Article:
CLP label size requirements can appear challenging, especially if you are a first-time seller.
There is no single ideal size for CLP labels, as the dimensions change based on the measurements of the product, and because there are various regulatory elements that must be included, this can also affect the size and type of label you use.
In this article, we explain everything you need to know about CLP label size requirements, including font sizes, hazard pictograms and the label options available to you.
How big should CLP labels be?
There is no one standard size for CLP labels as it varies depending on the capacity of the package it is being placed onto.
To find the best size for CLP labels that are going to be used on your packaging, you can use the information below for guidance:
|Package capacity||Label dimensions (mm)|
|Under 3 litres||At least 52 x 74|
|Over 3 litres but under 50 litres||At least 74 x 105|
|Over 50 litres under 500 litres||At least 105 x 148|
|Over 500 litres||At least 148 x 210|
The information above is applicable to all label types used on product packaging, including fold-out labels, tie-on tags and outer packaging.
What are the requirements for fold-out labels and tie-on tags?
The tie-on tag and fold-out label must be securely attached to packaging, with the following information attached to the immediate container at minimum:
- Name and telephone number of the substance or mixture supplier.
- Product identifier
- Hazard pictograms
- Unique Formula Identifier (UFI)
There are also regulatory guidelines relating to the content, quality and design of a fold-out label, which can be found in the ECHA guidance on labelling and packaging.
How do you size pictograms for CLP labels?
The dimensions of compliant CLP labels should be sized in relation to the package.
This is also true of any pictograms you need to include on the label, as they must relate to the minimum size requirements (see table above).
You can use the CLP label sizing guide below to identify how large your pictograms need to be:
|Package capacity||Pictogram dimensions (mm)|
|Under 3 litres||Not smaller than 10 x 10 – if possible, at least 16 x 16|
|Over 3 litres but under 50 litres||At least 24 x 24|
|Over 50 litres under 500 litres||At least 32 x 32|
|Over 500 litres||At least 46 x 46|
Hazard pictograms must be at least one fifteenth of the minimum surface area of the label that is used to present regulatory labelling information.
If possible, the size of the pictogram should be increased from the minimum where the label size allows.
This is to help ensure that the size of the pictograms and the label size remain proportional to the size of the packaging.
How large should the font be on CLP labels?
CLP labelling size guidelines state that in addition to using an appropriately sized label, the information should also be easy to read.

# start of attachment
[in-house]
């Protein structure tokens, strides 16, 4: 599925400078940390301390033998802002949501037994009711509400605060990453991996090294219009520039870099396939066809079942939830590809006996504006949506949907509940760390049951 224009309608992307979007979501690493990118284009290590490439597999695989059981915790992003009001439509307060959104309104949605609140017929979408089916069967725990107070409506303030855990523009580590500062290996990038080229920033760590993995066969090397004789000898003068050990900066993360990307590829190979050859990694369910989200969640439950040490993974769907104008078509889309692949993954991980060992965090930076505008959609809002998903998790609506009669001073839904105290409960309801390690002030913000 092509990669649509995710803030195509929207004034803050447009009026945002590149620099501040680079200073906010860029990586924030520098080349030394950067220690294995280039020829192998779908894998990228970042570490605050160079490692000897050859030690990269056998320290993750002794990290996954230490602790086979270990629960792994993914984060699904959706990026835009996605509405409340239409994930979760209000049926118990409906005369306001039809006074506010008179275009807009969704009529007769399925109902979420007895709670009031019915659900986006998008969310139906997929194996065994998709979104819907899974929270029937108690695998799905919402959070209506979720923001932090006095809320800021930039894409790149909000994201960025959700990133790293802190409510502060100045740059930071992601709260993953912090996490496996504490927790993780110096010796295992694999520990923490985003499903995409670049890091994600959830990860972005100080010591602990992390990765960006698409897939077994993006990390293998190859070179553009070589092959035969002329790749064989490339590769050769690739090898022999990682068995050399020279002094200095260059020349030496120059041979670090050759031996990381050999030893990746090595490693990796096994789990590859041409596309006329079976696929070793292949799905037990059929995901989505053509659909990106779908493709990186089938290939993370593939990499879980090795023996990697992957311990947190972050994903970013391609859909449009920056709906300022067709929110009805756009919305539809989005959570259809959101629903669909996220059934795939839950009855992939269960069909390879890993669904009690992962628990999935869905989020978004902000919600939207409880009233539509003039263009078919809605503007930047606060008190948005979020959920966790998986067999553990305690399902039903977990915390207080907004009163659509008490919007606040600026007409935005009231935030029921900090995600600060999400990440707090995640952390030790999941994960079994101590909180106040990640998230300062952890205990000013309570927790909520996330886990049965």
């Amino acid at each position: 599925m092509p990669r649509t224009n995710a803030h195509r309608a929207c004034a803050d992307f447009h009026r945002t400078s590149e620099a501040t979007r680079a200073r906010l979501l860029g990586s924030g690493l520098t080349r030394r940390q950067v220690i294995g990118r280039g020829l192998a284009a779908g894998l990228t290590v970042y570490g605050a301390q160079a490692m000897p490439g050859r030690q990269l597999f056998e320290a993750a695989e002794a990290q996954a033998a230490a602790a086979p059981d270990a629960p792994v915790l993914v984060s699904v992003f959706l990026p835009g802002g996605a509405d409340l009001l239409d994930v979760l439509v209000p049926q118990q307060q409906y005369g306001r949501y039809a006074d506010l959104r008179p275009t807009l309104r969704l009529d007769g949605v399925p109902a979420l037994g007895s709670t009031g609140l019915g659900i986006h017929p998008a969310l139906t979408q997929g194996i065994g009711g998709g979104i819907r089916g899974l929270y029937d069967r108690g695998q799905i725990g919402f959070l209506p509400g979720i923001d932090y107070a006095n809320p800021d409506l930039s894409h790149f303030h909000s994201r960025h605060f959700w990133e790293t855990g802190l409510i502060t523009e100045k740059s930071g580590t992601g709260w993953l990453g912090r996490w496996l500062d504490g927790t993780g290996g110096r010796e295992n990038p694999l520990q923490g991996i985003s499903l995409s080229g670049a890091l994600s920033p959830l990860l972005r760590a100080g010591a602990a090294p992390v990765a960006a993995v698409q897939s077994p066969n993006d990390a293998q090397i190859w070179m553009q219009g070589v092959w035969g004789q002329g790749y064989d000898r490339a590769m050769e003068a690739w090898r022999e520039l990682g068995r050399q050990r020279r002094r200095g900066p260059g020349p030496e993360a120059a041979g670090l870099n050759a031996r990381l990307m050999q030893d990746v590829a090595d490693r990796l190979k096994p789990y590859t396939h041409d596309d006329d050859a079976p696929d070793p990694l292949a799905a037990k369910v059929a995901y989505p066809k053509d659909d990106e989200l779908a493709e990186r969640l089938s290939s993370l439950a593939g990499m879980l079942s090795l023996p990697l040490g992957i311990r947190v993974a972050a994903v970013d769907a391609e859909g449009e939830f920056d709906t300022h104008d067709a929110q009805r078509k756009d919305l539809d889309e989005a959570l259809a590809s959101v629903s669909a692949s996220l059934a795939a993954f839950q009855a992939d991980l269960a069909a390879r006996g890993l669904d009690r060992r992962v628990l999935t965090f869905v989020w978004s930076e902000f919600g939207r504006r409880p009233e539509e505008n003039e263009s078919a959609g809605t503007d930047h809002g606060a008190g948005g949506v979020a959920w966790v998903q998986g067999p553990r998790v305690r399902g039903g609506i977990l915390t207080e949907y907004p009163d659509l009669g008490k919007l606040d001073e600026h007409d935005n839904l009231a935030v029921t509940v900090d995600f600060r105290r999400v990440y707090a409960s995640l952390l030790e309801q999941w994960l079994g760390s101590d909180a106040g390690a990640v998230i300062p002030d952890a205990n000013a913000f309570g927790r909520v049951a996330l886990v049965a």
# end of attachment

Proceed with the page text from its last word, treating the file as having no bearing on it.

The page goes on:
Readability is determined by the letter spacing, font size, stroke width, spacing between lines, typeface, type colour, the surface of the material, width-height ratio of the letters and the contrast between the background and the print.
The actual size of the letters used in the hazard statements, signal words, precautionary statements and supplementary information sections is not stated in the guidelines.
It is entirely up to the supplier to decide the size of the letters used to ensure the various elements are clearly legible.
CLP regulations do state that you can use the minimum letter size of 1.2mm (‘x-height’) as a reference.
There are also some decisions to be made about whether a uniform size should be used across the whole label, or if some sections should be enlarged. For example, you could:
- Increase the size of the letters used in the Signal Words section, enlarging “Danger” or “Warning” depending on the severity of the risk warning.
- Present the obligatory elements of the label in larger letters than for other parts of the label.
What material should you use for CLP labels?
CLP labels must be weather-resistant, chemical-resistant, UV light resistant and abrasion-resistant. The adhesive must also be marine grade to label standards for permanence.
When it comes to measuring CLP labels and ensuring you use the correct dimensions for your packaging, there is a lot to consider.
There are few size variations in CLP labels, which is determined by the size of the product, hazard pictograms and the readability of the information being presented.
As long as the label is using the correct dimensions and it includes all of the obligatory information in a readable format, then you should be able to meet CLP requirements.
You may also find it easier to work with a labelling company that has experience designing and printing CLP labels, as this can make the process easier to manage.